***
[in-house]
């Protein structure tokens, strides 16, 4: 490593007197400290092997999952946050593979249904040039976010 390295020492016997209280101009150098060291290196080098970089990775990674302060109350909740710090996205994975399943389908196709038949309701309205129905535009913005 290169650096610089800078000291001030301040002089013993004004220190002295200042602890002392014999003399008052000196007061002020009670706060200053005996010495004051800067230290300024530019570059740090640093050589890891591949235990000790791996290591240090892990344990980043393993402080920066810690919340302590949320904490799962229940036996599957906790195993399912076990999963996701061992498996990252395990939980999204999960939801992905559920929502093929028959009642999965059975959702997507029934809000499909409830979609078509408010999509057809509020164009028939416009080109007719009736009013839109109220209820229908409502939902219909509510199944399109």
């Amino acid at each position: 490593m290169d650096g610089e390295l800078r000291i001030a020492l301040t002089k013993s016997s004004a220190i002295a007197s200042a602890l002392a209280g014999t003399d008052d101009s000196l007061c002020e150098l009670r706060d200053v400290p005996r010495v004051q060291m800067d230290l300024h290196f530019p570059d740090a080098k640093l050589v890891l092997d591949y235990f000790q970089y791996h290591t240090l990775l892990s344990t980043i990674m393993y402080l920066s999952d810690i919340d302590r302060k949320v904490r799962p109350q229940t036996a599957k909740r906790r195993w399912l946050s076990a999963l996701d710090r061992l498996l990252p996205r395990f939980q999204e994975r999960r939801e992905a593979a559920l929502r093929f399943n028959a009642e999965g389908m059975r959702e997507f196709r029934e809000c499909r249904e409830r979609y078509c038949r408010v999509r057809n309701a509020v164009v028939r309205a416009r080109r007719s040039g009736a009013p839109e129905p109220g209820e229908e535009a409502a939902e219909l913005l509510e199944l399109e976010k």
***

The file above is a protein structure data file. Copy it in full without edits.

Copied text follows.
[in-house]
């Protein structure tokens, strides 16, 4: 490593007197400290092997999952946050593979249904040039976010 390295020492016997209280101009150098060291290196080098970089990775990674302060109350909740710090996205994975399943389908196709038949309701309205129905535009913005 290169650096610089800078000291001030301040002089013993004004220190002295200042602890002392014999003399008052000196007061002020009670706060200053005996010495004051800067230290300024530019570059740090640093050589890891591949235990000790791996290591240090892990344990980043393993402080920066810690919340302590949320904490799962229940036996599957906790195993399912076990999963996701061992498996990252395990939980999204999960939801992905559920929502093929028959009642999965059975959702997507029934809000499909409830979609078509408010999509057809509020164009028939416009080109007719009736009013839109109220209820229908409502939902219909509510199944399109």
């Amino acid at each position: 490593m290169d650096g610089e390295l800078r000291i001030a020492l301040t002089k013993s016997s004004a220190i002295a007197s200042a602890l002392a209280g014999t003399d008052d101009s000196l007061c002020e150098l009670r706060d200053v400290p005996r010495v004051q060291m800067d230290l300024h290196f530019p570059d740090a080098k640093l050589v890891l092997d591949y235990f000790q970089y791996h290591t240090l990775l892990s344990t980043i990674m393993y402080l920066s999952d810690i919340d302590r302060k949320v904490r799962p109350q229940t036996a599957k909740r906790r195993w399912l946050s076990a999963l996701d710090r061992l498996l990252p996205r395990f939980q999204e994975r999960r939801e992905a593979a559920l929502r093929f399943n028959a009642e999965g389908m059975r959702e997507f196709r029934e809000c499909r249904e409830r979609y078509c038949r408010v999509r057809n309701a509020v164009v028939r309205a416009r080109r007719s040039g009736a009013p839109e129905p109220g209820e229908e535009a409502a939902e219909l913005l509510e199944l399109e976010k």